If only, therefore, it were that simple for ScoMo to waddle in, make some noise and break a few eggs to create the new and necessarily flawed omelette.  His efforts will, inevitably, be all about more control by politicians — politicians who for at least a generation (or two) have not had the remotest conception of how government should work.  Of what its purpose is.  And how to do policy.

Any public service changes like those announced this week are all about current political needs and political messaging/management, not meaningful changes to the machinery of government that will actually benefit Australians.

Until someone recognises exactly what has happened to the once great public service and why this matters, we will only keep building upon the problems created by the big mistakes of the 60s and 70s, whatever the numbers of public servants might be and however they are departmentally shuffled and re-shuffled.

Now, I am no fan of bloated bureaucracy.  Nor of the deeply troubling state.  But let us, like Sir Humphrey, look to the source of the problem.  It is our politicians that let us down.  They have since 1968 when it comes to public sector management.

The phrase “shake-up” is a dead giveaway.  Cutting government is a feint to distract attention from the real intent of political management.  Don’t be fooled.

5 comments
  • DG

    Two things will follow from the creation of ‘super’ departments: the public servants will continue their bloat-building games, and attend courses about inclusivity, gender fictions and post-colonial make-believe. The other is a huge increase in the size of the units for ministrial liaision given the complexity of multiple ministers for departments.
    The simple fact is the public wants bigger government with more programs and more and more intrusion into the lives and businesses of the electorate and we keep voting for it.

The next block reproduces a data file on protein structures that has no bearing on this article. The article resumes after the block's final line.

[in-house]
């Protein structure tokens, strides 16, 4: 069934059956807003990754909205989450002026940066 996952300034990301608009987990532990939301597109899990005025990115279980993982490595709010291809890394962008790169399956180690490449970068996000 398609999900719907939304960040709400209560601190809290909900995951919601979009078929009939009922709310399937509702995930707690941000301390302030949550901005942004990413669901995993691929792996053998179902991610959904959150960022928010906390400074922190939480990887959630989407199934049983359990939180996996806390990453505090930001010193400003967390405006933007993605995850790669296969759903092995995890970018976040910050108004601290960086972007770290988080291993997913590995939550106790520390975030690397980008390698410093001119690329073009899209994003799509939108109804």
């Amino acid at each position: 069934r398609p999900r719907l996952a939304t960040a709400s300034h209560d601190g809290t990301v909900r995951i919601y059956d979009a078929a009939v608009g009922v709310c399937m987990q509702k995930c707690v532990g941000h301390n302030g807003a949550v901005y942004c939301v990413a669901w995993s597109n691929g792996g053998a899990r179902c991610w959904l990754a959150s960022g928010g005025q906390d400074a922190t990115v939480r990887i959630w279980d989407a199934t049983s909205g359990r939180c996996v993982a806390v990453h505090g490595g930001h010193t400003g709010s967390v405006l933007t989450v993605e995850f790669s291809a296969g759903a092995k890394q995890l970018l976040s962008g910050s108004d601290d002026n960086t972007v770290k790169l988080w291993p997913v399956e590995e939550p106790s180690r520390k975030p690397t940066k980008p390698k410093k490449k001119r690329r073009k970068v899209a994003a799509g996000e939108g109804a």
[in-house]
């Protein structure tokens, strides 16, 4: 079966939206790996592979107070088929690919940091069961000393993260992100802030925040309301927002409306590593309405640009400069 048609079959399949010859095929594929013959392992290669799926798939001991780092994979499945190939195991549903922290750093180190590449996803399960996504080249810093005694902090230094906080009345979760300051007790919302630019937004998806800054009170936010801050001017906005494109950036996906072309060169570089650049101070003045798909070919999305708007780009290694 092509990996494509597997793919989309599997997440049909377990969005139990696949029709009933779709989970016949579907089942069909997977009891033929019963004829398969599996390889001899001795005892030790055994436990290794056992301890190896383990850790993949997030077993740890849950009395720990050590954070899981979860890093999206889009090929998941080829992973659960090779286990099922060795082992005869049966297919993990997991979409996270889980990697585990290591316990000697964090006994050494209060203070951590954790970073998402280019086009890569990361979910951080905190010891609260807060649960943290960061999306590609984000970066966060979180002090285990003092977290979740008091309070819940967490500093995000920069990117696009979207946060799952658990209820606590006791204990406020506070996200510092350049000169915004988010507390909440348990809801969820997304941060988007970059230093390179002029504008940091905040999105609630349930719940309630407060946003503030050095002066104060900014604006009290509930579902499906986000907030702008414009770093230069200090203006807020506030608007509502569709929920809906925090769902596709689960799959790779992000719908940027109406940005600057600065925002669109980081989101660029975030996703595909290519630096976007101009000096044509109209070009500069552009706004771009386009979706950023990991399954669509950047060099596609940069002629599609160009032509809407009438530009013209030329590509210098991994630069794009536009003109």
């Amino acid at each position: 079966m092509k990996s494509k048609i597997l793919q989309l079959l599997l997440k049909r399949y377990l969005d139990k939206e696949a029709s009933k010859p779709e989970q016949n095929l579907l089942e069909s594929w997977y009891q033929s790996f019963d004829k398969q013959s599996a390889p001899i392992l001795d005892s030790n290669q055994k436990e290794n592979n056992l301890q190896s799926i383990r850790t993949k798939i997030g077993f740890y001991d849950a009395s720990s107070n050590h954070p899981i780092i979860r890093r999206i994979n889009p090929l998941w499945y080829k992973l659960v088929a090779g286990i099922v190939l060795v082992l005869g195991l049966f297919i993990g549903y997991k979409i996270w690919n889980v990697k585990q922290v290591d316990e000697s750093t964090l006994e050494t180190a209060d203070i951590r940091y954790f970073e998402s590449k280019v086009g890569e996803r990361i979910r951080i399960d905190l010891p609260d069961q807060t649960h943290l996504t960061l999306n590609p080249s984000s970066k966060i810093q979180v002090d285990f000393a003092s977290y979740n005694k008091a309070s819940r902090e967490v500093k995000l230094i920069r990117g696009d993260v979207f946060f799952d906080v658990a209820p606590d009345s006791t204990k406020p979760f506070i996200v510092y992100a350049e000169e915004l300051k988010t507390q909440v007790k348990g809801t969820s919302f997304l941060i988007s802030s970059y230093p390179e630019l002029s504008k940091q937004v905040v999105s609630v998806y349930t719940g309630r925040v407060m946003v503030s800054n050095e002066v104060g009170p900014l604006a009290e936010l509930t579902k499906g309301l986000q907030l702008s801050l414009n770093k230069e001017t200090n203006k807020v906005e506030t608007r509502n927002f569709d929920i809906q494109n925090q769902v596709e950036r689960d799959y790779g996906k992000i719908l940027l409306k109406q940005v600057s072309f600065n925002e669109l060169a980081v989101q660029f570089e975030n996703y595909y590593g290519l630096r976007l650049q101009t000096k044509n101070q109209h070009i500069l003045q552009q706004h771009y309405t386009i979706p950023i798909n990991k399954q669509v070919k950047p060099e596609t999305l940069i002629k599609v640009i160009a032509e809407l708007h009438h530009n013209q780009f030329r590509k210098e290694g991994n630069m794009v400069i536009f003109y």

• Tricone

    Are those blubberwhales in the video also responsible for implementing sugar band and lecturing us about BMI?

  • Tricone

    “bans” not “band”.

  • D P Drummond

    DG says “The simple fact is the public wants bigger government with more programs and more and more intrusion into the lives and businesses” – I don’t – I live in Queensland where the unfortunately ham-fisted and short-lived Newman government pruning of the local public service was reversed with a vengeance by the Trad/Palaszczuk government. The consequence has been an explosion in the number of regulations. But how else I suppose can an over-staffed bureaucracy try to look busy.

  • whitelaughter

    Every department has a section dedicated to pruning back the bloat. Inevitably, these sections can only slash at the *bottom* of the pyramid – trying to remove the position of a public servant who is more senior than you is both suicidal and, in the unlikely event that you succeeded, you have just removed a position that you could hope to be promoted into.
    So departments become more and more top heavy. During the 50s and 60s, it was assumed that a supervisor should be responsible for about 5 subordinates. When I was studying management in the 80s, we were taught that with modern techniques and technology, a supervisor should ideally be responsible for 10 to 15 staff members – and that this resulted in *better* management as it eliminated micromanagement.
    This was laughable, as I knew of many places where superiors had *one* direct subordinate!
    Now, it is utterly out of control: the obvious example being Veteran’s Affairs, a department of ~2k staff has 446 senior executive positions. But no base grade positions.